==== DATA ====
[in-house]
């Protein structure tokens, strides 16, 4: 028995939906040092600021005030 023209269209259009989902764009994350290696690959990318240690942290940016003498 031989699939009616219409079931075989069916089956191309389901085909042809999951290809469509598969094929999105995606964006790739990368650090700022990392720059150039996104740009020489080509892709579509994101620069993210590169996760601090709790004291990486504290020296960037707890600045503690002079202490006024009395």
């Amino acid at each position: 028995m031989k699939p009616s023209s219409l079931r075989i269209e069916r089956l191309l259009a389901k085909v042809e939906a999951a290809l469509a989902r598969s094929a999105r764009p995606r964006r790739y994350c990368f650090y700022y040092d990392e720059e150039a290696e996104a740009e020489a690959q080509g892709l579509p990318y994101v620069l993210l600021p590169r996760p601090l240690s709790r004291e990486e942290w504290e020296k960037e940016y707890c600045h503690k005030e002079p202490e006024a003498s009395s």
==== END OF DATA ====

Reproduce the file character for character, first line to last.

[in-house]
């Protein structure tokens, strides 16, 4: 028995939906040092600021005030 023209269209259009989902764009994350290696690959990318240690942290940016003498 031989699939009616219409079931075989069916089956191309389901085909042809999951290809469509598969094929999105995606964006790739990368650090700022990392720059150039996104740009020489080509892709579509994101620069993210590169996760601090709790004291990486504290020296960037707890600045503690002079202490006024009395």
């Amino acid at each position: 028995m031989k699939p009616s023209s219409l079931r075989i269209e069916r089956l191309l259009a389901k085909v042809e939906a999951a290809l469509a989902r598969s094929a999105r764009p995606r964006r790739y994350c990368f650090y700022y040092d990392e720059e150039a290696e996104a740009e020489a690959q080509g892709l579509p990318y994101v620069l993210l600021p590169r996760p601090l240690s709790r004291e990486e942290w504290e020296k960037e940016y707890c600045h503690k005030e002079p202490e006024a003498s009395s």